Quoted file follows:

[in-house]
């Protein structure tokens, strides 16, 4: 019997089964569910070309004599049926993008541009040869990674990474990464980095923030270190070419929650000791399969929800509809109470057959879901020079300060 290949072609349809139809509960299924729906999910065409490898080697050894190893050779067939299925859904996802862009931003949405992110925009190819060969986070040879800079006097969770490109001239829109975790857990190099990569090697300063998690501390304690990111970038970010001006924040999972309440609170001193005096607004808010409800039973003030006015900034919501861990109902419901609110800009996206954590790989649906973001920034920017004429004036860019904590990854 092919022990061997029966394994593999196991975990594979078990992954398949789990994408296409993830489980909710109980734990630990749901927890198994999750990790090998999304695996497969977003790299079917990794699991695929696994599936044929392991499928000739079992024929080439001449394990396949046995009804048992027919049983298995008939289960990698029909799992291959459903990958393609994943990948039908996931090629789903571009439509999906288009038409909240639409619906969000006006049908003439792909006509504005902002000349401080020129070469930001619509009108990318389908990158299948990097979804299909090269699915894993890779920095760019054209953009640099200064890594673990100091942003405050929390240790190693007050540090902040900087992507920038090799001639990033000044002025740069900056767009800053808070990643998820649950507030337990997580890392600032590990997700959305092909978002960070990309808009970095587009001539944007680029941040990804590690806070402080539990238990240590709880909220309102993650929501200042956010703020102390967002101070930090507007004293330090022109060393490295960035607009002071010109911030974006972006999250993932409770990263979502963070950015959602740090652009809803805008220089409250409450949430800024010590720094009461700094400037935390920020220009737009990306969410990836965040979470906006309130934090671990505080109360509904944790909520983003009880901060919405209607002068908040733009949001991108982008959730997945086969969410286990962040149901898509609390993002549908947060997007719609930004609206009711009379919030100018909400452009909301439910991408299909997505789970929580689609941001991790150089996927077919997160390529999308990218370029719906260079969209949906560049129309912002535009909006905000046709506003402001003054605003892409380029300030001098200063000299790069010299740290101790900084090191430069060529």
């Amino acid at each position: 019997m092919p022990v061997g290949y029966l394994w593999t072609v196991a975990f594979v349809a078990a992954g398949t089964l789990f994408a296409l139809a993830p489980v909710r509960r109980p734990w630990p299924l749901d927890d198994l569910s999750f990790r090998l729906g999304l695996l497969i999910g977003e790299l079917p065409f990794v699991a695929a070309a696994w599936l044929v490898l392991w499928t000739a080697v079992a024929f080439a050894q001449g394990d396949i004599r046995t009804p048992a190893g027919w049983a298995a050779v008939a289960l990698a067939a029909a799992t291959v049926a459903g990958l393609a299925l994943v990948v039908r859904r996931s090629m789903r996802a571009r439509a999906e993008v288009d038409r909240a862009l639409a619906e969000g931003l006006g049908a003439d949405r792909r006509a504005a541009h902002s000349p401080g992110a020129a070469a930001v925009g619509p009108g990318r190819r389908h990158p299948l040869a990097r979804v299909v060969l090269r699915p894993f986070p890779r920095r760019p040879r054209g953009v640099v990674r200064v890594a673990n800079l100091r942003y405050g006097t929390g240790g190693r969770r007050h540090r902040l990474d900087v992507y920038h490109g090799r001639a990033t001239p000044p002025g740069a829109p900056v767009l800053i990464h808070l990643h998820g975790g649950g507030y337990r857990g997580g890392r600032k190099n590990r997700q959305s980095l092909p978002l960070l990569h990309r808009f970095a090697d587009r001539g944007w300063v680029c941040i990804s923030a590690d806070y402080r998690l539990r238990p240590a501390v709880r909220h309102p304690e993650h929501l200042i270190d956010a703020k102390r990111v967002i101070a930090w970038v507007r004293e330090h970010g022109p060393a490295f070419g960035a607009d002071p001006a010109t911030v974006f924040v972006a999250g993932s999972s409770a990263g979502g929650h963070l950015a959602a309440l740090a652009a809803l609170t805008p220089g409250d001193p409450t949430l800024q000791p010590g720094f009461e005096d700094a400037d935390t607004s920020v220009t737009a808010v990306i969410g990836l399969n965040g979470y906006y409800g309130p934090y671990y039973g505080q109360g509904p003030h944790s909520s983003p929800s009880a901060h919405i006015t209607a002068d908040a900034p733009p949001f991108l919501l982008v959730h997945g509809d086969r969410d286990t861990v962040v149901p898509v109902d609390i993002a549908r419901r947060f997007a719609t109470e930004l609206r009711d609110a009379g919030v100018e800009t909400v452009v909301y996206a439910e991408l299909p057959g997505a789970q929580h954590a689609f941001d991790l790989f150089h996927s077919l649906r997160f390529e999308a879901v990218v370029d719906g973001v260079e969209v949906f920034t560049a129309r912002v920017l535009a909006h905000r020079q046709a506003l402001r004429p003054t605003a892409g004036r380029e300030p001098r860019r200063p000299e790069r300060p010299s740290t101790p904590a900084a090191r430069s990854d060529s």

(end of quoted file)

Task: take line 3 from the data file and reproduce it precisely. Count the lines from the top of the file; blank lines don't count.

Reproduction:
């Amino acid at each position: 019997m092919p022990v061997g290949y029966l394994w593999t072609v196991a975990f594979v349809a078990a992954g398949t089964l789990f994408a296409l139809a993830p489980v909710r509960r109980p734990w630990p299924l749901d927890d198994l569910s999750f990790r090998l729906g999304l695996l497969i999910g977003e790299l079917p065409f990794v699991a695929a070309a696994w599936l044929v490898l392991w499928t000739a080697v079992a024929f080439a050894q001449g394990d396949i004599r046995t009804p048992a190893g027919w049983a298995a050779v008939a289960l990698a067939a029909a799992t291959v049926a459903g990958l393609a299925l994943v990948v039908r859904r996931s090629m789903r996802a571009r439509a999906e993008v288009d038409r909240a862009l639409a619906e969000g931003l006006g049908a003439d949405r792909r006509a504005a541009h902002s000349p401080g992110a020129a070469a930001v925009g619509p009108g990318r190819r389908h990158p299948l040869a990097r979804v299909v060969l090269r699915p894993f986070p890779r920095r760019p040879r054209g953009v640099v990674r200064v890594a673990n800079l100091r942003y405050g006097t929390g240790g190693r969770r007050h540090r902040l990474d900087v992507y920038h490109g090799r001639a990033t001239p000044p002025g740069a829109p900056v767009l800053i990464h808070l990643h998820g975790g649950g507030y337990r857990g997580g890392r600032k190099n590990r997700q959305s980095l092909p978002l960070l990569h990309r808009f970095a090697d587009r001539g944007w300063v680029c941040i990804s923030a590690d806070y402080r998690l539990r238990p240590a501390v709880r909220h309102p304690e993650h929501l200042i270190d956010a703020k102390r990111v967002i101070a930090w970038v507007r004293e330090h970010g022109p060393a490295f070419g960035a607009d002071p001006a010109t911030v974006f924040v972006a999250g993932s999972s409770a990263g979502g929650h963070l950015a959602a309440l740090a652009a809803l609170t805008p220089g409250d001193p409450t949430l800024q000791p010590g720094f009461e005096d700094a400037d935390t607004s920020v220009t737009a808010v990306i969410g990836l399969n965040g979470y906006y409800g309130p934090y671990y039973g505080q109360g509904p003030h944790s909520s983003p929800s009880a901060h919405i006015t209607a002068d908040a900034p733009p949001f991108l919501l982008v959730h997945g509809d086969r969410d286990t861990v962040v149901p898509v109902d609390i993002a549908r419901r947060f997007a719609t109470e930004l609206r009711d609110a009379g919030v100018e800009t909400v452009v909301y996206a439910e991408l299909p057959g997505a789970q929580h954590a689609f941001d991790l790989f150089h996927s077919l649906r997160f390529e999308a879901v990218v370029d719906g973001v260079e969209v949906f920034t560049a129309r912002v920017l535009a909006h905000r020079q046709a506003l402001r004429p003054t605003a892409g004036r380029e300030p001098r860019r200063p000299e790069r300060p010299s740290t101790p904590a900084a090191r430069s990854d060529s």